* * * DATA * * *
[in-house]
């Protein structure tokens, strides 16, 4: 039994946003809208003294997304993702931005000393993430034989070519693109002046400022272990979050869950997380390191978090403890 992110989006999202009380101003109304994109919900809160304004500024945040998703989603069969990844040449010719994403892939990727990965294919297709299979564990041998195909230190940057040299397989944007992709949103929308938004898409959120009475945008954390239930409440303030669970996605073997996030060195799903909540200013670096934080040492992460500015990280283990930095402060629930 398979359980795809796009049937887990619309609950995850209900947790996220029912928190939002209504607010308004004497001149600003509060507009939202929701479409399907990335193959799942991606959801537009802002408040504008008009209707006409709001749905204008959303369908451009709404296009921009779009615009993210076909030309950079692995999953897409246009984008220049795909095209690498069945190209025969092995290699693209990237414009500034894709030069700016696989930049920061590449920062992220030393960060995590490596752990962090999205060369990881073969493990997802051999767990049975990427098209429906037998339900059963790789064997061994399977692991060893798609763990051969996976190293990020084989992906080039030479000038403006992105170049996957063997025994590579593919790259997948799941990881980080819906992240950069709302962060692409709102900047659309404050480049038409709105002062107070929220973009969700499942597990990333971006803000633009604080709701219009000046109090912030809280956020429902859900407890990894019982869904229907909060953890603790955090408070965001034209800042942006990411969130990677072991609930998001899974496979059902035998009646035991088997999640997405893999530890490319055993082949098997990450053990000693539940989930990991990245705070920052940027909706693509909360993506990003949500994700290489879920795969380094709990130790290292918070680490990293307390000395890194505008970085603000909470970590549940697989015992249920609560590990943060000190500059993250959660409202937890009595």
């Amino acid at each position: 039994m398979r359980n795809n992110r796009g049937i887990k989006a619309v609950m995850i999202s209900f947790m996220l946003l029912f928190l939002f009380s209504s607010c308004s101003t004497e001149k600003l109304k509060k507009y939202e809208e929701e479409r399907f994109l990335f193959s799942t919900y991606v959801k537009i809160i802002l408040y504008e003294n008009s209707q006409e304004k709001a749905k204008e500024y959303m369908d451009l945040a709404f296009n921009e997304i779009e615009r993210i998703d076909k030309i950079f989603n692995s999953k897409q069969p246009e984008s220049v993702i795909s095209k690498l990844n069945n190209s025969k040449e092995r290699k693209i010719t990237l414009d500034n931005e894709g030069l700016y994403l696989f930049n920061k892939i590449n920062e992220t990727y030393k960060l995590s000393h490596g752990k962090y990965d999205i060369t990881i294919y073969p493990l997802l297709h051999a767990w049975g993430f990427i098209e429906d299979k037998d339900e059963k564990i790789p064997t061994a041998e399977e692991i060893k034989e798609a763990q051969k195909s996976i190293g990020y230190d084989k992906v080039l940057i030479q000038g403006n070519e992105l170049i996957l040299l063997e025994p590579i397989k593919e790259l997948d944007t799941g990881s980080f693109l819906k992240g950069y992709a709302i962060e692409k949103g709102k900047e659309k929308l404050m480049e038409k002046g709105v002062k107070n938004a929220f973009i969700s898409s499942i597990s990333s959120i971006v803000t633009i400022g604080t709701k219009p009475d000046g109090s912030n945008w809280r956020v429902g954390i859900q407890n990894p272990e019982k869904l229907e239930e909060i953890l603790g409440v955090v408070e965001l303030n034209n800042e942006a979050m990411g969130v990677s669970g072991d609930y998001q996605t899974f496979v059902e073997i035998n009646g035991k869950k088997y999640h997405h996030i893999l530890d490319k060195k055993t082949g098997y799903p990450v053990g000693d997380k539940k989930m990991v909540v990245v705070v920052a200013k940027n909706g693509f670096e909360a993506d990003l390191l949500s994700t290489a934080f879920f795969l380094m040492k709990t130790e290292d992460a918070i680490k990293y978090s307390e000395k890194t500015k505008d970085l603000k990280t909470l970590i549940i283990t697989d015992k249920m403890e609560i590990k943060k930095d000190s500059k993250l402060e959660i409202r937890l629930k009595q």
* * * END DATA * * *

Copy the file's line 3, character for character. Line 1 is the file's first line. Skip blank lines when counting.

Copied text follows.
């Amino acid at each position: 039994m398979r359980n795809n992110r796009g049937i887990k989006a619309v609950m995850i999202s209900f947790m996220l946003l029912f928190l939002f009380s209504s607010c308004s101003t004497e001149k600003l109304k509060k507009y939202e809208e929701e479409r399907f994109l990335f193959s799942t919900y991606v959801k537009i809160i802002l408040y504008e003294n008009s209707q006409e304004k709001a749905k204008e500024y959303m369908d451009l945040a709404f296009n921009e997304i779009e615009r993210i998703d076909k030309i950079f989603n692995s999953k897409q069969p246009e984008s220049v993702i795909s095209k690498l990844n069945n190209s025969k040449e092995r290699k693209i010719t990237l414009d500034n931005e894709g030069l700016y994403l696989f930049n920061k892939i590449n920062e992220t990727y030393k960060l995590s000393h490596g752990k962090y990965d999205i060369t990881i294919y073969p493990l997802l297709h051999a767990w049975g993430f990427i098209e429906d299979k037998d339900e059963k564990i790789p064997t061994a041998e399977e692991i060893k034989e798609a763990q051969k195909s996976i190293g990020y230190d084989k992906v080039l940057i030479q000038g403006n070519e992105l170049i996957l040299l063997e025994p590579i397989k593919e790259l997948d944007t799941g990881s980080f693109l819906k992240g950069y992709a709302i962060e692409k949103g709102k900047e659309k929308l404050m480049e038409k002046g709105v002062k107070n938004a929220f973009i969700s898409s499942i597990s990333s959120i971006v803000t633009i400022g604080t709701k219009p009475d000046g109090s912030n945008w809280r956020v429902g954390i859900q407890n990894p272990e019982k869904l229907e239930e909060i953890l603790g409440v955090v408070e965001l303030n034209n800042e942006a979050m990411g969130v990677s669970g072991d609930y998001q996605t899974f496979v059902e073997i035998n009646g035991k869950k088997y999640h997405h996030i893999l530890d490319k060195k055993t082949g098997y799903p990450v053990g000693d997380k539940k989930m990991v909540v990245v705070v920052a200013k940027n909706g693509f670096e909360a993506d990003l390191l949500s994700t290489a934080f879920f795969l380094m040492k709990t130790e290292d992460a918070i680490k990293y978090s307390e000395k890194t500015k505008d970085l603000k990280t909470l970590i549940i283990t697989d015992k249920m403890e609560i590990k943060k930095d000190s500059k993250l402060e959660i409202r937890l629930k009595q």